Geckos are lizards that can run rapidly up walls and even upside down on polished glass. How can they do that? I wanted to find out. Gecko have millions of microscopic hairs on the bottom of their feet that function as an adhesive. How does the adhesive work? Biologists have been asking this question for over a hundred years. I organized an interdisciplinary team of scientists including Bob Full at Berkeley, Ron Fearing (also at Berkeley), and Tom Kenny at Stanford to answer the question of how gecko foot hairs work. We received funding for the project from DARPA's Controlled Biological Systems Program.
Geckos climb vertical and even inverted surfaces with ease using millions of micron-scale adhesive foot-hairs on each toe. Each foot-hair splits into hundreds of tips only 200 nanometers in diameter, permitting intimate contact with rough and smooth surfaces alike. Geckos' adhesive microstructure requires minimal attachment force, leaves no residue, is directional, detaches without measurable forces, is self-cleaning, and works underwater, in a vacuum, and on nearly every surface material and profile.
We took a single gecko foot hair (seta) and made the first direct measurement of its adhesive function. These tiny setae are only as long as 2 diameters of a human hair. Thats 100 millionths of a meter long. Each seta ends in up to 1000 even tinier tips. The tips are only 200 billionths of a meter wide below the wavelength of visible light. We used a microscopic force sensor designed by Tom Kenny at Stanford to measure the tiny forces of adhesion of the gecko seta.
We discovered that the seta is 10 times more adhesive than predicted from prior measurement on whole animals. The adhesive is so strong that a single seta can lift the weight of an ant 200 µN = 20 mg. A million setae could lift the weight of a child (20kg, 45lbs). A million setae could easily fit onto the area of a Dime. The combined attraction of a billion spatulae is a thousand times more than a gecko needs to hang from the ceiling. Maximum potential force of 2,000,000 setae on 4 feet of a gecko = 2,000,000 x 200 micronewton = 400 newton = 40788 grams force, or about 90 lbs! This is 600 times greater sticking power than friction alone can account for. Weight of a Tokay gecko is approx. 50 to 150 grams.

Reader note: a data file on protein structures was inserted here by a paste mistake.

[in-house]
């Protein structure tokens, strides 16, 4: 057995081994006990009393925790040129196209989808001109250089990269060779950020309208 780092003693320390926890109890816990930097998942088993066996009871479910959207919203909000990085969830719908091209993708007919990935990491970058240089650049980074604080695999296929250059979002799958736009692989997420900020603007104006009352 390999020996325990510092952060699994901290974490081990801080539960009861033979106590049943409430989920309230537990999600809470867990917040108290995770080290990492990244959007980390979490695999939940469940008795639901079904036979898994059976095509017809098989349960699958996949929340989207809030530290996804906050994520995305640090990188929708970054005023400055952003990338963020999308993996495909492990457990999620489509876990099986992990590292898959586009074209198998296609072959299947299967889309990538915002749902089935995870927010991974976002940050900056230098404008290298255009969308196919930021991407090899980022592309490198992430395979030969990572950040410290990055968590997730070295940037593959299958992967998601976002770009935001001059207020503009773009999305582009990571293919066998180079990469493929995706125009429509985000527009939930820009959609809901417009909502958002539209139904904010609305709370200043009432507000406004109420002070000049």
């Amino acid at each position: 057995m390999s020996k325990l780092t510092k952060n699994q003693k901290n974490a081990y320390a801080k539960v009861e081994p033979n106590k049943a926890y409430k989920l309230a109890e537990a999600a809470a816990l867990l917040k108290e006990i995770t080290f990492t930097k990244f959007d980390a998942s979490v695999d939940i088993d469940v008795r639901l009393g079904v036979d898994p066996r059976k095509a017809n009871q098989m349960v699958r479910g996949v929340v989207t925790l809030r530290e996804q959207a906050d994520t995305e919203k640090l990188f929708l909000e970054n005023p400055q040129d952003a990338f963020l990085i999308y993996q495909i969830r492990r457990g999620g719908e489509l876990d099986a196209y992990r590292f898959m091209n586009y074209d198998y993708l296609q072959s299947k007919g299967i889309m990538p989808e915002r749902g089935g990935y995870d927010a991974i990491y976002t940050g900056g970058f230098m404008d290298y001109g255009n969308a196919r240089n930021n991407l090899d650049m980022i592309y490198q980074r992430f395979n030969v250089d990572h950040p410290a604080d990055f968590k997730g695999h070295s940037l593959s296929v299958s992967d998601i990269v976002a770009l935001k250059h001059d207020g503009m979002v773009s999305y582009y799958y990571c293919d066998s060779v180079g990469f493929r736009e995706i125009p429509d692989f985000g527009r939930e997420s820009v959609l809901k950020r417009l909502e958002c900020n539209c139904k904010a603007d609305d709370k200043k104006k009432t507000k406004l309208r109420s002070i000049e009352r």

These exciting results were published in the journal Nature v. 405: 681-685.
Our discovery explains how it is that any gecko can hold up its entire body weight with only a single finger. If the adhesive is so strong, how do they get their feet off? We also discovered how to make the seta detach.We found that if we increased the angle the seta makes to the surface, it just pops off! We think the tip peels off like tape.
What is the molecular mechanism that makes gecko setae so sticky? Your hair (hopefully) isn't sticky, so what makes geckos' foot-hairs adhesive?
Recently, we provided direct support for the van der Waals hypothesis of gecko adhesion, and rejected surface polarity as a predictor of adhesion force, as suggested previously. These results inspired the fabrication of synthetic foot-hair tips that adhere, and was the cover story in the Proceedings of the National Academy of Sciences, USA 99(19): 12252-12256. http://www.pnas.org/content/vol99/issue19/cover.shtml
We are working with Ron Fearing, an engineer at Berkeley, to design and fabricate synthetic gecko setae. Other lizards, and some insects have convergently evolved setae that seem to work in the same way as geckos, but are much simpler in their structure. We chose the "deluxe model" for our study, but we will probably need a simpler model for fabrication of artificial setae. Fortunately we can use Darwins comparative method to choose the best model from biodiveristy. There are countless applications for a synthetic gecko adhesive. Astronauts could use gecko tape and it wouldnt fall off in a vacuum. Single setae could be used in microsurgery and in silicon wafer handling.
We are working with IS Robotics in Boston to design tiny robots that can climb on walls and even upside down. Applications for highly mobile robots are practically limitless. Imagine a firefighter tossing a handful of geckobots into a burning building to search for survivors. A swarm of geckobots could explore Mars. Toy geckobots could be on your child's holiday gift list...
There are still many unanswered questions that we are currently working on. How many setae are attached during locomotion? How is control of attachment and detachment of the single setae integrated with the function of the geckos foot and body? There are about 850 species of gecko, and there are other animals that have evolved gecko-like setae. Each species has a different type of seta. Why? What do the differences mean in terms of function? Some species have much simpler setae without the 1000 tips. Were studying those now.
While we have discovered many of the secrets of gecko adhesion, the millions of dry, adhesive foot-hairs on the toes of geckos continue to produce new questions and valuable answers. Understanding how simultaneous attachment and release of millions of foot-hairs are controlled will require an approach that integrates levels ranging from molecules to lizards. Our work demonstrates how biologists can generate novel designs when relevant principles derived from basic research are transferred to engineers.
Copyright (c) 2003 Kellar Autumn. Do not use without permission of the author.